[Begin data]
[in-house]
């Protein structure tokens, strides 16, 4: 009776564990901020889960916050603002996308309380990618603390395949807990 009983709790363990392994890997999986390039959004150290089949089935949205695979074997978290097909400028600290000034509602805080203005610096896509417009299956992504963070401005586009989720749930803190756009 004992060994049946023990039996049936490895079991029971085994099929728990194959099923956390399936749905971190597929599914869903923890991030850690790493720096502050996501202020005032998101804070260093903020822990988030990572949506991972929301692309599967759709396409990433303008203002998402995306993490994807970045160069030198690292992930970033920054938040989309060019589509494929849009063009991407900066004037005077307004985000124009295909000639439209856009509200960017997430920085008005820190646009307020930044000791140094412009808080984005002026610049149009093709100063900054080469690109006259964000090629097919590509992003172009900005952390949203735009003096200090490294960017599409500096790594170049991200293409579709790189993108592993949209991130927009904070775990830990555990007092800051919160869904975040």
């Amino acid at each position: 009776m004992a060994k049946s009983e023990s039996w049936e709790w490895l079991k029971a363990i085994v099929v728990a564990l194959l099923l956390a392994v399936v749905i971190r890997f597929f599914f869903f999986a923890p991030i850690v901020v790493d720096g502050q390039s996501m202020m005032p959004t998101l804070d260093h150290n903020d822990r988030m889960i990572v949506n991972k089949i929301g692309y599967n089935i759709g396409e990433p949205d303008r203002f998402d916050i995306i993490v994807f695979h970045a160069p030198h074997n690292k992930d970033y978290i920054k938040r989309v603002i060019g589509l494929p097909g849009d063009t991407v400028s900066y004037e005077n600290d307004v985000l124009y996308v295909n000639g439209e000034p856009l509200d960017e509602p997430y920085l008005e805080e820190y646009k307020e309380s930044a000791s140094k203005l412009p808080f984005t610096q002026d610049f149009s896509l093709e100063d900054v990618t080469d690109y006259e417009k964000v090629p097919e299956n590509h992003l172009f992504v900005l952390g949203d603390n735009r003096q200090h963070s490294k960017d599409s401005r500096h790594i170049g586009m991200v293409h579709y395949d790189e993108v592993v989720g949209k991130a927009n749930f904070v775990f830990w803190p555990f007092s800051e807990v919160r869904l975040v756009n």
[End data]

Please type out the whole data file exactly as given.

[in-house]
């Protein structure tokens, strides 16, 4: 009776564990901020889960916050603002996308309380990618603390395949807990 009983709790363990392994890997999986390039959004150290089949089935949205695979074997978290097909400028600290000034509602805080203005610096896509417009299956992504963070401005586009989720749930803190756009 004992060994049946023990039996049936490895079991029971085994099929728990194959099923956390399936749905971190597929599914869903923890991030850690790493720096502050996501202020005032998101804070260093903020822990988030990572949506991972929301692309599967759709396409990433303008203002998402995306993490994807970045160069030198690292992930970033920054938040989309060019589509494929849009063009991407900066004037005077307004985000124009295909000639439209856009509200960017997430920085008005820190646009307020930044000791140094412009808080984005002026610049149009093709100063900054080469690109006259964000090629097919590509992003172009900005952390949203735009003096200090490294960017599409500096790594170049991200293409579709790189993108592993949209991130927009904070775990830990555990007092800051919160869904975040």
């Amino acid at each position: 009776m004992a060994k049946s009983e023990s039996w049936e709790w490895l079991k029971a363990i085994v099929v728990a564990l194959l099923l956390a392994v399936v749905i971190r890997f597929f599914f869903f999986a923890p991030i850690v901020v790493d720096g502050q390039s996501m202020m005032p959004t998101l804070d260093h150290n903020d822990r988030m889960i990572v949506n991972k089949i929301g692309y599967n089935i759709g396409e990433p949205d303008r203002f998402d916050i995306i993490v994807f695979h970045a160069p030198h074997n690292k992930d970033y978290i920054k938040r989309v603002i060019g589509l494929p097909g849009d063009t991407v400028s900066y004037e005077n600290d307004v985000l124009y996308v295909n000639g439209e000034p856009l509200d960017e509602p997430y920085l008005e805080e820190y646009k307020e309380s930044a000791s140094k203005l412009p808080f984005t610096q002026d610049f149009s896509l093709e100063d900054v990618t080469d690109y006259e417009k964000v090629p097919e299956n590509h992003l172009f992504v900005l952390g949203d603390n735009r003096q200090h963070s490294k960017d599409s401005r500096h790594i170049g586009m991200v293409h579709y395949d790189e993108v592993v989720g949209k991130a927009n749930f904070v775990f830990w803190p555990f007092s800051e807990v919160r869904l975040v756009n």